At step 1814, once a request to backup an application is received from the data management virtualization system, the connector starts the backup sequence at step 1816 using the VSS Requestor 1802. At step 1816, the VSS Requestor 1802 checks if the application is running and available for backup and the writer for the each of the application being backed up is in healthy state
 At step 1818, if the storage used by the application is exported from the Data Management Virtualization System ("DMV"), the VSS Requestor 1802 selects the custom VSS Provider 1804 for backup sequence 1820, primes the VSS Provider 1804 with application specific information and registers a callback handler with the VSS Provider. For example, the VSS Requestor 1802 can select the VSS provider using the VSS API (e.g., IVssBackupComponents::AddToSnapshotSet). The determination to use the custom VSS Provider is made by comparing the LUN (Logical Unit Number) id of storage volume used the application with the LUN id of volumes exported by DMV.
 For each application that needs to be backed up, the VSS Requestor 1802 selects the volumes used by that application's data store for VSS snapshot. After selecting volumes for snapshot, the VSS Requestor 1802 requests creation of snapshot (e.g., by using the IVssBackupComponents interface) at step 1824. The request to create a snapshot is made using a separate thread, as the VSS Service will block the calling thread until the snapshot either succeeds or fails. This allows the VSS Requestor 1802 to continue to receive callback messages using the callback handler previously registered from the VSS Provider 1804 while the snapshot creation is still in progress. As part of snapshot creation, the VSS Service 1701 requests VSS Writer 1803 to freeze the applications that are being backed up. Once the applications are frozen, the VSS Service 1701 requests the VSS Provider 1804 to create snapshot of volumes used by application. In response to the request to create snapshot, the VSS Provider notifies the VSS Requestor 1802 using a previously registered callback handler that VSS framework is ready for creating snapshot and suspends itself at step 1826.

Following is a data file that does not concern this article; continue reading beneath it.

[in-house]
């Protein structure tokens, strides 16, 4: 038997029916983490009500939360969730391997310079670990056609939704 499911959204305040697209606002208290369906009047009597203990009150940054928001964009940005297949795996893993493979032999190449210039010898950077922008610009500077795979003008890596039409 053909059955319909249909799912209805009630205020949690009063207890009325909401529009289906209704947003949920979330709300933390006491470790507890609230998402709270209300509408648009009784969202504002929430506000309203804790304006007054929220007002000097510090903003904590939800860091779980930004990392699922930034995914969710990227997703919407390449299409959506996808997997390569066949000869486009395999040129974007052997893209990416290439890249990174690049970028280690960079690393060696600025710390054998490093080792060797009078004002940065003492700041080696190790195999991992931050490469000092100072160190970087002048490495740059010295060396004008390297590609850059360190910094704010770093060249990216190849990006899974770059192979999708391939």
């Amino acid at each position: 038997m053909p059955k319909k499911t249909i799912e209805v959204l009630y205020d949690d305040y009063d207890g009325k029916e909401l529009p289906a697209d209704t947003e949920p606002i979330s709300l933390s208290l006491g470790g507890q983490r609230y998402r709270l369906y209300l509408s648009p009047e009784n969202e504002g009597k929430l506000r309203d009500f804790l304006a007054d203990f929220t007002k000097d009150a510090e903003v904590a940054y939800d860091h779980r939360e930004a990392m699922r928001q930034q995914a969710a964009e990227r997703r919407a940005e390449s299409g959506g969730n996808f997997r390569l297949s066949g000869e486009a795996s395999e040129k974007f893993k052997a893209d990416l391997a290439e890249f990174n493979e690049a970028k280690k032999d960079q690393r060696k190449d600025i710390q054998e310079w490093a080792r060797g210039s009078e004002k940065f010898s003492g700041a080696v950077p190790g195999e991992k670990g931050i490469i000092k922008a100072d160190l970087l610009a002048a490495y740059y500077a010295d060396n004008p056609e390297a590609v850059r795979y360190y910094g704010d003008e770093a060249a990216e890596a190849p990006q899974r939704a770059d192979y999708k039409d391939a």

Upon receiving notification from the VSS Provider at step 1826, the VSS Requestor 1802 requests the DMV to create a snapshot of volume used by the application data store and waits for response at step 1828. DMV then creates a copy-on-write snapshot of requested volumes at step 1830 and responds to the VSS Requestor 1802 with the status of request at step 1832. After the snapshot is successfully created, the VSS Requestor 1802 notifies the VSS Provider 1804 to resume VSS processing so that application can resume normal processing at step 1834. For example, the application is un-frozen by the VSS Service after the snapshot creation is completed successfully or when the snapshot creation fails.
 It is required for the entire processing between step 1824 and step 1834 to be completed within a certain timeframe (e.g., 10 seconds) otherwise the VSS Writer 1803 rejects the application freeze requests. Having both the VSS Requestor and the VSS Provider within the same process can reduce the communication overheads associated with inter-process communication and helps complete snapshot processing within the time interval.
 VSS Requestor 1802 completes the backup at step 1836 and notifies the DMV the status of backup request at step 1838.
 The Connector unregisters the VSS Provider 1804 at step 1840, and the Connector stops running at step 1842.